|Release||01 July 2013|
As a musician should you always be striving to do something nobody else has done before? In the musical world, where the phrase “It’s all been done before” gets bandied around by those who fail to find inspiration in their instruments,I find myself frustrated that bands are unable to see the bigger picture; that bigger picture being context. If you can compose a piece of music that creates a response in you and your target audience then you have succeeded. It does not matter that the chord progression has been used before, that the melody is too simple, the vocals too cliché. It does not matter. What does matter is that you have evoked a response in the listener; you have connected with them on a vulnerable, personal level and you don’t even have to have met them. So what is my point? My point is that it is OK not to break boundaries. It is OK to compose something that is not completely new and innovative. It is OK, because so long as you can make your listener feel something you are having an impact on that small period of that person’s life. That is something special. That is something unique.
‘Hatherton Lake‘ is Arbor Lights’ debut album and their third release. They have not broken any boundaries here but the progression in their sound is one of maturity and a firm understanding of who they are and what they do. Their debut self-titled EP (2012) was a collection of tracks that held a proud middle finger to anybody who says that a Post-Rock track needs to be a long and sprawling experience. All but one track was between two and four minutes long and made of catchy, rocky hooks that came and went without the notion of outstaying their welcome. In some ways the track structure on ‘Hatherton Lake‘ has regressed back to their ‘On The Sea‘ (2011) release. This was a single that spanned over six minutes and built on a simple melody with loud bits and quiet bits; a young band testing the water of the Post-Rock genre.
So here we are with their first album. Longer songs with more complex structure like ‘On the Sea‘, with more of those catchy hooks that made their self-titled effort such a joy to listen to. The sound this time is bigger, the layers denser, the ideas more closely explored; but this is still Arbor Lights and that is what makes this release such a success.
“The Silent City” washes the listener with waves of fuzzy guitar until another one of their catchy single note riffs interacts with crunchy guitar chords while the drums tumble over each other. Arbor lights know how to build the layers into a majestic crescendo and this track truly delivers and then breaks down with really simple melodic lines only to prepare for the second track. “Interstellar” is probably the most disappointing track on the album, but only because it is the last remnants of the band they were. Bouncy, joyful and uplifting; it delivers everything you’d expect from them and is perfect as the album’s first single.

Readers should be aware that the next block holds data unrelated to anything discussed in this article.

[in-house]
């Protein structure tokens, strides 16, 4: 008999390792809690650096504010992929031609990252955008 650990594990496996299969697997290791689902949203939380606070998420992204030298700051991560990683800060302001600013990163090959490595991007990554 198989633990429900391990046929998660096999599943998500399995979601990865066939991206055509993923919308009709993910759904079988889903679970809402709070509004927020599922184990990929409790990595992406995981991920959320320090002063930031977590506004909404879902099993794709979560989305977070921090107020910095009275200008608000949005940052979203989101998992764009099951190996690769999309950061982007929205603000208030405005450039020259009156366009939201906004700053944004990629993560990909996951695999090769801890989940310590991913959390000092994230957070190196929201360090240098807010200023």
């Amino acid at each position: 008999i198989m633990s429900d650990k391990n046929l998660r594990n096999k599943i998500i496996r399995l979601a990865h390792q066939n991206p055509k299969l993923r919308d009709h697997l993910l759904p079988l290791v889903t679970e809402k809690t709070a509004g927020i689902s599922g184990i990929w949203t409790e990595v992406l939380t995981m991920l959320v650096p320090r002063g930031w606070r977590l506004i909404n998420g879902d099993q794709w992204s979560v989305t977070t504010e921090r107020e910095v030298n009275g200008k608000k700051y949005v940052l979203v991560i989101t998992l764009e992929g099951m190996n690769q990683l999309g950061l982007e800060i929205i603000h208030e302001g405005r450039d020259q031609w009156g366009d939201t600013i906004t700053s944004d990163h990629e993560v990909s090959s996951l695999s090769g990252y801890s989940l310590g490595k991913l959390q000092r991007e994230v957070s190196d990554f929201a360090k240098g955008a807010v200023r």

“Damascus” is where the album really starts to show newer influences. Bowed bass drones for the first two minutes and then provides a canvas for heavily delayed guitar to paint on. It’s completely absent of drums until four minutes in when they roll in from the distance and the other instruments build. When any other Arbor Lights’ track would usually end this one evolves with a brilliant ambient noise section with effective melodic lines that really make this a highlight of the album. Cornet (played by William Bull of Sunrise Over Europe) and a touch of Glockenspiel elevate “Silhouettes” into more than just a filler track between ‘Damascus‘ and the track I consider to be the best track Arbor Lights have ever done, ‘The Mayor and The Diver‘.
Hatherton Lake is a lake in Walsall (UK). Named after Lord Hathertonits, lore includes a story of a diver, who died in a search for the body of the Mayor of Walsall; who had drowned. With that in mind I can tell you that this track (an extended version of “Coda” from the band’s self-titled EP) conjures the panic you could associate with seeing the light fade through the ever stilling surface of the lake as you sink, seemingly peacefully, to your death . Sustained notes dance between chaotic harmonics and fuzz slowly engulfs the music as it progresses. It is Arbor Lights at their most atmospheric whilst still maintaining the sound they are claiming for themselves; hearty instrumental rock.
This carefully crafted album is a triumph. The whole package runs smoothly from one track to the next and concludes without me feeling it could be longer or, conversely, thinking that there needs to be more. Even in its darkest moments there is a feeling of optimism that runs through each track from beginning to end. Arbor Lights are staying true to themselves and carefully developing their sound with small steps. While not breaking ground within the post-rock genre they are staunchly claiming their territory. Given time and more exposure I have no doubt that they could become a comparative…
“Hey, have you listened to (…)? They sound a lot like Arbor Lights”
I’ll admit to welling up with pride as the first track started playing. You’ve done an incredible job, chaps. If you like post-rock you cannot fail to like this album. Do not miss it.